A sleek LandscapeInteriors™ metal fabric application from Cambridge Architectural elegantly dresses a gallery ceiling and building elevators inside the high-tech Newseum in Washington, D.C.
The Newseum, located between the White House and the U.S. Capitol on the National Mall, boasts world-class architecture from Polshek Partnership Architects and houses seven levels of unparalleled artifacts, media and interactive experiences that tell the five-centuries-old story of news, highlighting both contemporary and historic issues.
The LandscapeInteriors woven metal mesh system, installed in the Newseum in elevator applications and as a ceiling in the museum’s largest gallery, contributes to the building’s modern aesthetic and unique environment, all the while adding supreme functionality and durability to the space.
“We strive to contribute to and create the most forward-thinking architectural projects and ideas,” says Heather Collins, Director of Marketing for Cambridge Architectural. “We’re especially proud to have provided an innovative and beautiful product that augments the architecture showcasing the Newseum.”
“We like Cambridge mesh very much. It’s a dramatic element in a building that employs cutting-edge architecture,” says Max Page, Deputy Director and Vice President of the Newseum.
In the museum's largest space, the 8,000-square-foot News Corporation News History Gallery, Cambridge mesh panels create a stunning and versatile ceiling system. The panels are custom painted black, a Cambridge MeshFX™ treatment, to match the gallery’s design, softly blending with the background to cause the historic newspapers, newsbooks and magazines to stand out visually. The mesh also creates a subtle diffusion so that the artifacts below will not be harmed from intense direct lighting.
Cambridge Architectural also specially engineered the ceiling panels for easy installation and removal to meet the needs of routine maintenance.
“The mesh panels were very easy to install and work with, because it was a modular system,” says Stephen Hattwick, Project Engineer and Exhibit Coordinator for Turner Construction, general contractor of the project. “We just screwed the panels onto the perimeter of the framework. This way, the middle panels can be removed first without any unscrewing, making it very easy to access the systems above the ceiling.”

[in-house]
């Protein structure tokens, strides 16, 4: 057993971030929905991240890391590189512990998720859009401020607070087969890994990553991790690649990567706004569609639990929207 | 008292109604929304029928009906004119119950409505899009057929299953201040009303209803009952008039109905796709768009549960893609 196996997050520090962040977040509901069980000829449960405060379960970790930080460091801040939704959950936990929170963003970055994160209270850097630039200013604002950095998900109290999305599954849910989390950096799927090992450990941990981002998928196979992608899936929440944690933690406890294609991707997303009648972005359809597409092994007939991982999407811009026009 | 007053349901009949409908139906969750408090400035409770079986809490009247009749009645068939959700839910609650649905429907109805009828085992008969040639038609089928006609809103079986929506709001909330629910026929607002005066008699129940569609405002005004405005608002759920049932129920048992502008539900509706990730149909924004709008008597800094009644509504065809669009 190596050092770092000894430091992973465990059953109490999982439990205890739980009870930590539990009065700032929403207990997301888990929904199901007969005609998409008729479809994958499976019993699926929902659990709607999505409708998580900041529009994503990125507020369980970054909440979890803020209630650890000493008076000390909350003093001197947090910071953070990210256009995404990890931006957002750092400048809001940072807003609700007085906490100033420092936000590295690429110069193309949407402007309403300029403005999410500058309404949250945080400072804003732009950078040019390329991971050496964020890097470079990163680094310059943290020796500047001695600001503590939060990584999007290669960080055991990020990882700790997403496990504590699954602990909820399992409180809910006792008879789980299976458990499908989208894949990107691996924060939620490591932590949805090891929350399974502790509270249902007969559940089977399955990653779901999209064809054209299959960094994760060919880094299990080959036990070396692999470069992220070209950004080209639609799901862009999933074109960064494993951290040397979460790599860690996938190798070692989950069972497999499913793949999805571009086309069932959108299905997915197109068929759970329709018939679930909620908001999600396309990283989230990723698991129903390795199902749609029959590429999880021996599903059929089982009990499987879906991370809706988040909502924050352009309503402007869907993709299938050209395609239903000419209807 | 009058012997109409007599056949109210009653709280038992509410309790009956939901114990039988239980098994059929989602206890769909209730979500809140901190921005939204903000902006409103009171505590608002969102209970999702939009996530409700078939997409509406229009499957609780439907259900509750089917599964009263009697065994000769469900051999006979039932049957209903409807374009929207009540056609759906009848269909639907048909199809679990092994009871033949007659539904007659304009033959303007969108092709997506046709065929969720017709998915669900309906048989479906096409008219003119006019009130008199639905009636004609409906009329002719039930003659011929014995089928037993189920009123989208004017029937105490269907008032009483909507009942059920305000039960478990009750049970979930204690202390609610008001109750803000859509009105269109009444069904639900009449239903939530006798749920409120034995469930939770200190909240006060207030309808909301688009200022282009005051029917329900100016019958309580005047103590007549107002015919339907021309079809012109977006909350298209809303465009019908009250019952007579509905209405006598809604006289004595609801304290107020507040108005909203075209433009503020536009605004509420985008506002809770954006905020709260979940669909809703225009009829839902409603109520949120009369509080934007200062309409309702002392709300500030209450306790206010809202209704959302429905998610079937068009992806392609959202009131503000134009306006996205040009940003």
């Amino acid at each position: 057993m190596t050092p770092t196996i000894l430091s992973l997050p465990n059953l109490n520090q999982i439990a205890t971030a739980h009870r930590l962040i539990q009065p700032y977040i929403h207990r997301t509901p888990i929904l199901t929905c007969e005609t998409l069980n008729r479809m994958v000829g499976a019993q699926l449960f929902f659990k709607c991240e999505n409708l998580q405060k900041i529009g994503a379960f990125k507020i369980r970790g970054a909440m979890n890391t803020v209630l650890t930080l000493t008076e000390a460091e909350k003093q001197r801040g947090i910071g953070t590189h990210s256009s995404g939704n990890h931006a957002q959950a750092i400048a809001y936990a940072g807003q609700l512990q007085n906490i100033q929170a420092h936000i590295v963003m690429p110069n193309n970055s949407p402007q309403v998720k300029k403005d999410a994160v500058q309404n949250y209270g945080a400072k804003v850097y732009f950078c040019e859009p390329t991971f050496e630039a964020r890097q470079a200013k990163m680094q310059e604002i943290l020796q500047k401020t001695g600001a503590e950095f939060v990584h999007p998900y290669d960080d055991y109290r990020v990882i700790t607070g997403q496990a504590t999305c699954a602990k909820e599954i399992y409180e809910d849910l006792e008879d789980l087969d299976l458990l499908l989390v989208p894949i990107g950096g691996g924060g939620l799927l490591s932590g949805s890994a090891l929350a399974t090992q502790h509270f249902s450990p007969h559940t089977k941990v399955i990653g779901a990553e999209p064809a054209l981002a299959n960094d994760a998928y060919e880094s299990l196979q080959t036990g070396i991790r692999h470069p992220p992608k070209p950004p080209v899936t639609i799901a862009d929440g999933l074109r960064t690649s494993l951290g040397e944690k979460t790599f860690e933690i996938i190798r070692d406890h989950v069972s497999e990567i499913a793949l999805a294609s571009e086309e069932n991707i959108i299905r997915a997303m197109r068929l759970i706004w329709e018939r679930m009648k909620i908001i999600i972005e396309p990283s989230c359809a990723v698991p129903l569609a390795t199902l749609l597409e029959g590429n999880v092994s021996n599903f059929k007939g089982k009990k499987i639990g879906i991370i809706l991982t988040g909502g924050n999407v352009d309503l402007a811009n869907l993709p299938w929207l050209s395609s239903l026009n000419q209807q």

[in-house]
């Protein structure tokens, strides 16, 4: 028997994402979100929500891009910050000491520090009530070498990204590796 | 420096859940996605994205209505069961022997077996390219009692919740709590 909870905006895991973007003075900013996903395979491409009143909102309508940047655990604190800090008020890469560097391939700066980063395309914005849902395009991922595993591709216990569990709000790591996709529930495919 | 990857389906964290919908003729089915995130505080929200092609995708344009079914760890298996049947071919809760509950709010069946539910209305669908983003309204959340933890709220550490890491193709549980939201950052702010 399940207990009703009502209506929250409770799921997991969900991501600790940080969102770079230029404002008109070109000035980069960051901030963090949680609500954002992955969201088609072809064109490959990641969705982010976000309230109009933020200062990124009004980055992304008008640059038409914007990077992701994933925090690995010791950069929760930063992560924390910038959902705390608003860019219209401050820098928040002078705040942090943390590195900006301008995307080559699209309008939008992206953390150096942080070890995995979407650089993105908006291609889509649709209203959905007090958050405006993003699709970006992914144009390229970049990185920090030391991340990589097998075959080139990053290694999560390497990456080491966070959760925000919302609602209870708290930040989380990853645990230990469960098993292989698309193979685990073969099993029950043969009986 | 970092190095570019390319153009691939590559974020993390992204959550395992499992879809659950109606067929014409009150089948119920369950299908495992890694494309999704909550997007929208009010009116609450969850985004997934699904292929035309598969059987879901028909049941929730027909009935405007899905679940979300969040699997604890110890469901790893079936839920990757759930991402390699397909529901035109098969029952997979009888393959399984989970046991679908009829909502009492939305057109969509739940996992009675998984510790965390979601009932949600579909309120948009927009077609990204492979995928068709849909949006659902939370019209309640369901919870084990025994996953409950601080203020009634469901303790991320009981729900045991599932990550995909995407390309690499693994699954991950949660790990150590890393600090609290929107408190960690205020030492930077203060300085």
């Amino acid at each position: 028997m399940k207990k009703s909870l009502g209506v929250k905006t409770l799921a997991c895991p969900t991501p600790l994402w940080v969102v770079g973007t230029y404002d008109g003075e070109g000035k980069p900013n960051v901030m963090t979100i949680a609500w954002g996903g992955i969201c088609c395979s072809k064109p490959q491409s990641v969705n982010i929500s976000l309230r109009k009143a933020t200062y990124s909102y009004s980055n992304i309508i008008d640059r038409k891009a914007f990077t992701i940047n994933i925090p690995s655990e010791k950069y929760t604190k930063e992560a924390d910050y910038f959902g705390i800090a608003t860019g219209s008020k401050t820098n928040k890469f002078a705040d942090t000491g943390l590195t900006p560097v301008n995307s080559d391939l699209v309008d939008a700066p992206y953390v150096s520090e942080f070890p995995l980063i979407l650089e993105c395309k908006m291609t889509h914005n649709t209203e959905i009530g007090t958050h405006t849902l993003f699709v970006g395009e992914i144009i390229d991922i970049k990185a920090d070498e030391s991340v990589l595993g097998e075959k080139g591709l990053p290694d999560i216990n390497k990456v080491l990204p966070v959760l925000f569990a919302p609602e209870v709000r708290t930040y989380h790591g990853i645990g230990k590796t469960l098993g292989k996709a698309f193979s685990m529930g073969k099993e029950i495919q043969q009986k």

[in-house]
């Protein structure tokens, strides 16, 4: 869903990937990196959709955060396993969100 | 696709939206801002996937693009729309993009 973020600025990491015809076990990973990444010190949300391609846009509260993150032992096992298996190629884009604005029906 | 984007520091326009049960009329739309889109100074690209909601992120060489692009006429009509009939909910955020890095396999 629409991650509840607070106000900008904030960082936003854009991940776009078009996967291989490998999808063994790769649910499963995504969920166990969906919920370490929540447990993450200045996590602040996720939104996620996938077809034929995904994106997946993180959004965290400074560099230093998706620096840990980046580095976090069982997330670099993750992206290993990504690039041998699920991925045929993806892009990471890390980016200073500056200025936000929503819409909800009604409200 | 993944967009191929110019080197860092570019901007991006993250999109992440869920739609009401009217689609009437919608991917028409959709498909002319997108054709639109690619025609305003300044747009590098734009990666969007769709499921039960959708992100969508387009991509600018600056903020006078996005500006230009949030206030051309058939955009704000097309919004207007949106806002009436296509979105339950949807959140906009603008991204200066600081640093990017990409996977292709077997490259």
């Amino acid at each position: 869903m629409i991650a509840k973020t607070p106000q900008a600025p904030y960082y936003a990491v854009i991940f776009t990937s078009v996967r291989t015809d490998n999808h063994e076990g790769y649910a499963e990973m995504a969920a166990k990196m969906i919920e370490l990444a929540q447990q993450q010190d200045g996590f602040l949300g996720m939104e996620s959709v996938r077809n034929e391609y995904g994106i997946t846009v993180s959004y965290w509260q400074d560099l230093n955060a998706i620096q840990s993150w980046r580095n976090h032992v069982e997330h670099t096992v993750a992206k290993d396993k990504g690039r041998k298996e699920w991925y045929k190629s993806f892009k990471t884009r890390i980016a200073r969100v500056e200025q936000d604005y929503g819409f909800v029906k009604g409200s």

Inside the Newseum’s elevators, Cambridge mesh provides a virtually indestructible cladding that adds to the smart and streamlined design of the building. The eye-catching woven metal fabric is essentially maintenance free, reducing the need for replacement materials and reducing associated costs.
One function that both the ceiling and elevator systems achieve for the Newseum is controlled acoustics. Because of the clean, streamlined design of the museum, the building’s interior consists of many hard parallel surfaces – which causes sound to bounce from wall-to-wall, adding noise to the environment. However, Cambridge mesh breaks up parallel surfaces and helps to reduce the acoustic liveliness of a room.
“Because it’s mesh, sound doesn’t bounce off its surface. So, the acoustics in the building are phenomenal,” says Page.
Cambridge’s Ridge metal fabric pattern was used for the LandscapeInteriors application, with a custom painted MeshFX ceiling system. Ridge metal fabric features rigid, open weaves that are often used in stair rail systems and grillwork. A total of 7,000 square feet of Ridge woven metal mesh was used for the ceiling system.
Cambridge’s Tidal metal fabric pattern was used as a LandscapeInteriors application in the elevator installations. Tidal metal fabric features rigid, closed weaves that are affixed to substrates and installed in elevator cabs or as wall, floor, ceiling and façade panels. A total of 1,232 square feet of mesh was used in the elevators. Cambridge’s Panel attachment hardware was used to install the Tidal product. The metal fabric is first attached to a substrate such as MDF, and Z-clips join the panels to the sub-structure.
Joining New York City's Polshek Partnership Architects LLP on the project team was Turner Construction of Washington, D.C., as general contractor. The Newseum was completed in April of 2008.